- Reports President Donald Trump’s administration had “lost” 1,500 migrant children went viral this weekend, resurfacing a debate on US immigration policies for children.
- But that claim is misguided, and is being confused with a separate Trump administration policy to separate migrant children from their parents.
- Here’s what actually happens when migrant children arrive at the US border, with or without their parents.
The Trump administration on Tuesday blasted “false and misleading” claims that the federal government had “lost” 1,475 migrant children – a narrative that gained steam unexpectedly over the weekend, after social-media users circulated a month-old story about federal officials’ failed attempts to contact the children’s families by phone.
“These children are not ‘lost’; their sponsors – who are usually parents or family members and in all cases have been vetted for criminality and ability to provide for them – simply did not respond or could not be reached when this voluntary call was made,” Eric Hargen, the Health and Human Services deputy secretary, said in a statement.
The controversy stemmed from testimony a Trump administration official gave on April 26 regarding the whereabouts of thousands of unaccompanied children who had arrived at the US border and were then placed with sponsors.
Steven Wagner, an acting assistant secretary at the US Administration for Children and Families, testified that the Office of Refugee Resettlement had tried to reach 7,635 children and their sponsors from October to December 2017 and couldn’t get in touch with 1,475 of those children, leading to reports they had been “lost.”
But news of the unaccompanied children coincided with separate news of the a recently unveiled “zero tolerance policy” from the Trump administration. The misunderstanding of the process the government has for unaccompanied minors turned this communication gap into a scandal.
Here’s what actually happens when migrant children arrive at the US border hoping to enter the country:
Who are these children, and how many of them are there?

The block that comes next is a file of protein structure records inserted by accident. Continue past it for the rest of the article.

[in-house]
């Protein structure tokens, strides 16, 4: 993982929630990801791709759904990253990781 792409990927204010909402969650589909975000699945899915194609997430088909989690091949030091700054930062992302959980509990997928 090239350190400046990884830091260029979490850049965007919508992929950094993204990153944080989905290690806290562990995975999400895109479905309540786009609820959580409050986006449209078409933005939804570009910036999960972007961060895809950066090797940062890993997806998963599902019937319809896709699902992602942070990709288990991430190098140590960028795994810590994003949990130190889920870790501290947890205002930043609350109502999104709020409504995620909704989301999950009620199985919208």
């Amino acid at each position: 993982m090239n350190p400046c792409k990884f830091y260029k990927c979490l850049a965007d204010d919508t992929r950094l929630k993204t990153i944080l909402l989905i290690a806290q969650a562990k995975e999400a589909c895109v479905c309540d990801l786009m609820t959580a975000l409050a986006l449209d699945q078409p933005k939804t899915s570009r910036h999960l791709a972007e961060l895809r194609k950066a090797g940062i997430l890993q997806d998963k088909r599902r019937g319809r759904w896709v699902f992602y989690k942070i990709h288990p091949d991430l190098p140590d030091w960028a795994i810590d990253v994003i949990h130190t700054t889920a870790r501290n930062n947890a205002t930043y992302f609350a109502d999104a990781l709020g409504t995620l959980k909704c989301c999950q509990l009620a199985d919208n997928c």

When a child arrives at the US border and is not accompanied by a parent or guardian, US Customs and Border Protection (CBP) considers them an “unaccompanied alien child.”
Since 2014, more than 230,000 unaccompanied minors have come to the US, according to CBP data.
In 2017, the majority of these children were between 15 to 18 years old, and 94% were referred to the refugee-resettlement office after fleeing violence in Guatemala, Honduras, and El Salvador. Only 3% were from Mexico.
A fact sheet from the US Administration for Children and Families describes the wide variety of reasons for children to flee their homes for the US, including re-joining family, escaping violence or abuse, or finding work.
These children are “especially vulnerable to human trafficking, exploitation and abuse” because of their ages and situations, making a proper reception and placement process critical to their survival and well-being in the US.
What rights do unaccompanied minors have in the US, and how are they protected under the law?
International and domestic law requires the US to ensure safe arrival and processing of refugees and asylum-seekers once they have escaped persecution or violence and reached the US. Some of the same rules apply to these unaccompanied minors.
According to a 2014 UN Refugee Agency report on 404 children from Guatemala, Honduras, and El Salvador, 58 per cent had to flee “because they suffered or faced harms that indicated a potential or actual need for international protection.”
Because of the threats the majority of these children were facing, they are not turned away at the border – instead, they are permitted to enter the US while their asylum cases are processed by the court system, though many are ultimately expected not to win their cases.
During that time, the appropriate case managers begin a process that protects each child’s chance to receive educational, health, and legal services.
What is the government’s procedure for receiving and processing unaccompanied children?
When unaccompanied minors arrive at the US border, the border protection office detains them, then passes them to the Office of Refugee Resettlement (ORR) within 72 hours.
The refugee-resettlement office looks to place children in a protective environment while they are being processed and generally turns to a network of state-licensed, agency-funded care providers.